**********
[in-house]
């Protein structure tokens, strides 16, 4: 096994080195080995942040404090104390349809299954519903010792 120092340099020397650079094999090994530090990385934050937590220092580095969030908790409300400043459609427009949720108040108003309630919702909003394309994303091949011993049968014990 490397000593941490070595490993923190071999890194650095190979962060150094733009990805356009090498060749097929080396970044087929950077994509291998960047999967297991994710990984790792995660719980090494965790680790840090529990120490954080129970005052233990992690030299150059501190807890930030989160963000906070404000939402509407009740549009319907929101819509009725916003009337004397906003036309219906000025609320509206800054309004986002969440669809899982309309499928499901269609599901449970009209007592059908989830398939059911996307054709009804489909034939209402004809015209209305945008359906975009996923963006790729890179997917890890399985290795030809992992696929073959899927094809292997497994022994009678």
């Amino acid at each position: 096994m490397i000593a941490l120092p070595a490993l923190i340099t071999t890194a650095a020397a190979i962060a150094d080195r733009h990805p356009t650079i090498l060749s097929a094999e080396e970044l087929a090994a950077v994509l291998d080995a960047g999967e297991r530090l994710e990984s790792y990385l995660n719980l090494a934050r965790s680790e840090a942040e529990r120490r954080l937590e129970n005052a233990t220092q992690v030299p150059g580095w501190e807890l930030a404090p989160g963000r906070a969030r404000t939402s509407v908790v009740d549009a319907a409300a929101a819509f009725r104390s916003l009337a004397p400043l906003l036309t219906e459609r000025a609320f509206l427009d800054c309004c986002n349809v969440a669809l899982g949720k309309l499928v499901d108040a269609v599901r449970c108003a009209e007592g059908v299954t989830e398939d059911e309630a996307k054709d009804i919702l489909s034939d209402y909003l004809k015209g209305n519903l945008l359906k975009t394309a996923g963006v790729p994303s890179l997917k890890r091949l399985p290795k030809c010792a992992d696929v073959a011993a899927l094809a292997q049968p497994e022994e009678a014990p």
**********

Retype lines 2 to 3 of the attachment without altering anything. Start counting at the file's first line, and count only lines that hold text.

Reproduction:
């Protein structure tokens, strides 16, 4: 096994080195080995942040404090104390349809299954519903010792 120092340099020397650079094999090994530090990385934050937590220092580095969030908790409300400043459609427009949720108040108003309630919702909003394309994303091949011993049968014990 490397000593941490070595490993923190071999890194650095190979962060150094733009990805356009090498060749097929080396970044087929950077994509291998960047999967297991994710990984790792995660719980090494965790680790840090529990120490954080129970005052233990992690030299150059501190807890930030989160963000906070404000939402509407009740549009319907929101819509009725916003009337004397906003036309219906000025609320509206800054309004986002969440669809899982309309499928499901269609599901449970009209007592059908989830398939059911996307054709009804489909034939209402004809015209209305945008359906975009996923963006790729890179997917890890399985290795030809992992696929073959899927094809292997497994022994009678």
């Amino acid at each position: 096994m490397i000593a941490l120092p070595a490993l923190i340099t071999t890194a650095a020397a190979i962060a150094d080195r733009h990805p356009t650079i090498l060749s097929a094999e080396e970044l087929a090994a950077v994509l291998d080995a960047g999967e297991r530090l994710e990984s790792y990385l995660n719980l090494a934050r965790s680790e840090a942040e529990r120490r954080l937590e129970n005052a233990t220092q992690v030299p150059g580095w501190e807890l930030a404090p989160g963000r906070a969030r404000t939402s509407v908790v009740d549009a319907a409300a929101a819509f009725r104390s916003l009337a004397p400043l906003l036309t219906e459609r000025a609320f509206l427009d800054c309004c986002n349809v969440a669809l899982g949720k309309l499928v499901d108040a269609v599901r449970c108003a009209e007592g059908v299954t989830e398939d059911e309630a996307k054709d009804i919702l489909s034939d209402y909003l004809k015209g209305n519903l945008l359906k975009t394309a996923g963006v790729p994303s890179l997917k890890r091949l399985p290795k030809c010792a992992d696929v073959a011993a899927l094809a292997q049968p497994e022994e009678a014990p």